By watching the way things are done, challenging them and suggesting ways to make things work better, the business can grow and evolve, constantly changing and adapting to new pressures. No idea should be ridiculed, and every possibility should be explored in order to ensure the best alignment of technology, process and strategy; not forgetting that each should be assessed using the business’ agreed ‘Five Ways’ and the benefits identified and validated. For those improvement ideas where a return can be demonstrated, support should be given from the top down; for this agenda to work, it’s absolutely fundamental that everyone can see the business, and its entire senior staff, is 100% behind it.
Reinforce, Review, and Re-align
This stage represents one part of the iterative process of improvement which the Performance through Technology culture should engender within your organisation. It’s vital to ensure that the good work done so far doesn’t cease, and that the underlying effort becomes a foundation upon which to be built.
With improvements in productivity and profitability should come growth, and it is important that new staff members are inducted into the Performance through Technology way of doing things from the outset. Constant communication to reinforce the agenda is critical, as is an ongoing and regular review of strategic priorities, growth drivers and evolution within the business.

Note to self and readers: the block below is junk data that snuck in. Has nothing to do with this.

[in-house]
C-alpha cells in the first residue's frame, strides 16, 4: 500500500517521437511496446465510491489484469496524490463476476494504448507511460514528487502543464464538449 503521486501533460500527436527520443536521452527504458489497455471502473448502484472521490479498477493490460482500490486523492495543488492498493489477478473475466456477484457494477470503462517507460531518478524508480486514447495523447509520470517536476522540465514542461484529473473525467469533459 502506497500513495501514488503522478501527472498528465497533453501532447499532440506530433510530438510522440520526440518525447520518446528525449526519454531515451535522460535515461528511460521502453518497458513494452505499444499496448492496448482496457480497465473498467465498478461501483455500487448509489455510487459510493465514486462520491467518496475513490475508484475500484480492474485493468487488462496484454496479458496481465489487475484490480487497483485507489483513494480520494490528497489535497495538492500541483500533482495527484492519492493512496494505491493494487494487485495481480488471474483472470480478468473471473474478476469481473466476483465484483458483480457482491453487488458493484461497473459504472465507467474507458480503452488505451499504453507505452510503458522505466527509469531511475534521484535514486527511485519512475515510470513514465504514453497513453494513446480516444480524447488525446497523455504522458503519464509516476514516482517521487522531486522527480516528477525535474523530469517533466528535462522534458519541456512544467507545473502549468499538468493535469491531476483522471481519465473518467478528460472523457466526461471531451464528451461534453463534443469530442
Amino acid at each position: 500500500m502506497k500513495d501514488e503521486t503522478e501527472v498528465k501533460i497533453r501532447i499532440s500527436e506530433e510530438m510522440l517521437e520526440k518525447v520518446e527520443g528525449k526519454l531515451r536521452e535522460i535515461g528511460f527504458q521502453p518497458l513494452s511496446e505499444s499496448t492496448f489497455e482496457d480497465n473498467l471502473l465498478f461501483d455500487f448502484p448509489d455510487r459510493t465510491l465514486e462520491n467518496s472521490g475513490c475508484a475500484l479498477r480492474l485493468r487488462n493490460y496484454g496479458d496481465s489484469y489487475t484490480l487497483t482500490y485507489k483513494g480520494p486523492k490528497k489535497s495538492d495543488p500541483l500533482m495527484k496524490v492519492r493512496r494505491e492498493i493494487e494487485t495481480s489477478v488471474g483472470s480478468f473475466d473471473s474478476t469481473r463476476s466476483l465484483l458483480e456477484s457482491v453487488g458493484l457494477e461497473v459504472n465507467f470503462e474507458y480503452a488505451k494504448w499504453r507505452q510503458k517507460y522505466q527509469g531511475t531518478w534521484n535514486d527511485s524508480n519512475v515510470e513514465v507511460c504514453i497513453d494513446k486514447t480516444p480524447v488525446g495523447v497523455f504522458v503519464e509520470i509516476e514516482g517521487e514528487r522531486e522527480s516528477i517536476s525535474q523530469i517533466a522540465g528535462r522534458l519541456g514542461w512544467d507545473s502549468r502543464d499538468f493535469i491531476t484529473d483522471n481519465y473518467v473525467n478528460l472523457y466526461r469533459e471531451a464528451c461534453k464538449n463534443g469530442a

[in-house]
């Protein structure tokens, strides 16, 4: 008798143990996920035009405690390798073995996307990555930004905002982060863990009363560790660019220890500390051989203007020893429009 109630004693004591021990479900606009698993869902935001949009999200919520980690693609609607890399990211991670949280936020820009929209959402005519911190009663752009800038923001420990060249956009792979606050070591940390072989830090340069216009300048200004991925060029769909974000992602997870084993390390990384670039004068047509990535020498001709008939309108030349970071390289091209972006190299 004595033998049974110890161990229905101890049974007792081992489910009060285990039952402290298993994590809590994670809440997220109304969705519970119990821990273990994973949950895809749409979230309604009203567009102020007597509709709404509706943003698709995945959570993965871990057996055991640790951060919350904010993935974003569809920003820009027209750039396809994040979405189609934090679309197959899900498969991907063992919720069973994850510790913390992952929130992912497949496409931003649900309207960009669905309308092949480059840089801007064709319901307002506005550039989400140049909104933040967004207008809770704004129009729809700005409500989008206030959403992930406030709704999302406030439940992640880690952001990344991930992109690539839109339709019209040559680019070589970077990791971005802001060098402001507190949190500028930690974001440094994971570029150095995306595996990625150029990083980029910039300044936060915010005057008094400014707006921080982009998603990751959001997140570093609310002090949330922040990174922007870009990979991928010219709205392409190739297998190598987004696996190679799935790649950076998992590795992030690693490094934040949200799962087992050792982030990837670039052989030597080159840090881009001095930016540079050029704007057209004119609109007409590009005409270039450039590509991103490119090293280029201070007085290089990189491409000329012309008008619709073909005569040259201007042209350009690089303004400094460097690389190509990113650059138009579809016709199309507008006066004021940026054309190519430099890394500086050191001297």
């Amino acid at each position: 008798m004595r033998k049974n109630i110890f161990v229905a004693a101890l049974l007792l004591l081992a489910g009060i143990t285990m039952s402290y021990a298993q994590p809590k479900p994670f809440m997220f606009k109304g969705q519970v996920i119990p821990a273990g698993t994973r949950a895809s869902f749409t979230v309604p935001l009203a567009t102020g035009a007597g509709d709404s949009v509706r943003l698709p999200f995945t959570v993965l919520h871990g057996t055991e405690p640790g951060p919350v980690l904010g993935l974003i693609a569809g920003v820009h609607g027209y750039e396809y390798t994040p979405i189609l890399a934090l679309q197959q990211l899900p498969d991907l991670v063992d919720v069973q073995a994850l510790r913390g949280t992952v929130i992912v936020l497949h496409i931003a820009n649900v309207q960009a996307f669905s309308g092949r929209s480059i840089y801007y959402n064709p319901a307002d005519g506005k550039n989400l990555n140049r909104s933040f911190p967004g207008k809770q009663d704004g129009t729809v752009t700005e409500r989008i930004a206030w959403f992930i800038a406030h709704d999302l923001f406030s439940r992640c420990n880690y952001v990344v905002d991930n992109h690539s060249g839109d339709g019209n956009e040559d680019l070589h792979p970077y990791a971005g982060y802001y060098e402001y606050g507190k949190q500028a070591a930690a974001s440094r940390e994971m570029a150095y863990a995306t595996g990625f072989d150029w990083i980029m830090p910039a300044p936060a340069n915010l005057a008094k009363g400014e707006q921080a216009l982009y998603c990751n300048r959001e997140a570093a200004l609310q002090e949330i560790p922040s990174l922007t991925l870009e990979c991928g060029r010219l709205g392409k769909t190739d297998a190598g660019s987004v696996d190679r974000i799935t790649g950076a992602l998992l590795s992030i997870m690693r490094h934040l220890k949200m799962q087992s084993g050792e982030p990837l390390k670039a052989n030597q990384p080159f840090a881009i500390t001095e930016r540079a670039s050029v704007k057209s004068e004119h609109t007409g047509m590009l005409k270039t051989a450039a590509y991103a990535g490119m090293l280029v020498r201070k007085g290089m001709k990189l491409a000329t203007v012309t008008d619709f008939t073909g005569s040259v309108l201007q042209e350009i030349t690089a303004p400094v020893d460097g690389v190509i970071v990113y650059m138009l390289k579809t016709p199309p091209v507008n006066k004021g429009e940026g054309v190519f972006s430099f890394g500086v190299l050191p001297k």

By constantly questioning whether what you’re doing can be done better, and by involving everyone in the business in the development, execution and improvement of your strategy, potential improvements in productivity, communication and quality can be realised. With them will come further trust and buy-in to the continuous improvement agenda. This ‘snowball’ effect can not only bring success to your own business, but can demonstrate the effectiveness of the programme to your customers, suppliers and partners.
With time your business, and the tangible and intangible improvements you have seen, will become an example to others; all it takes is a few with the drive, ambition and determination to make Performance through Technology happen. Why not lead the way?
- Burrows, D. (2013, February). When an IT Strategy is NOT an IT Strategy: A blueprint for delivering Technology Alignment projects.
- Kaplan, R. S., & Norton, D. P. (2004). Strategy Maps: Converting Intangible Assets into Tangible Outcomes.
- Treacy, M., & Wiersema, F. (1997). The Discipline of Market Leaders: Choose Your Customers, Narrow Your Focus, Dominate Your Market.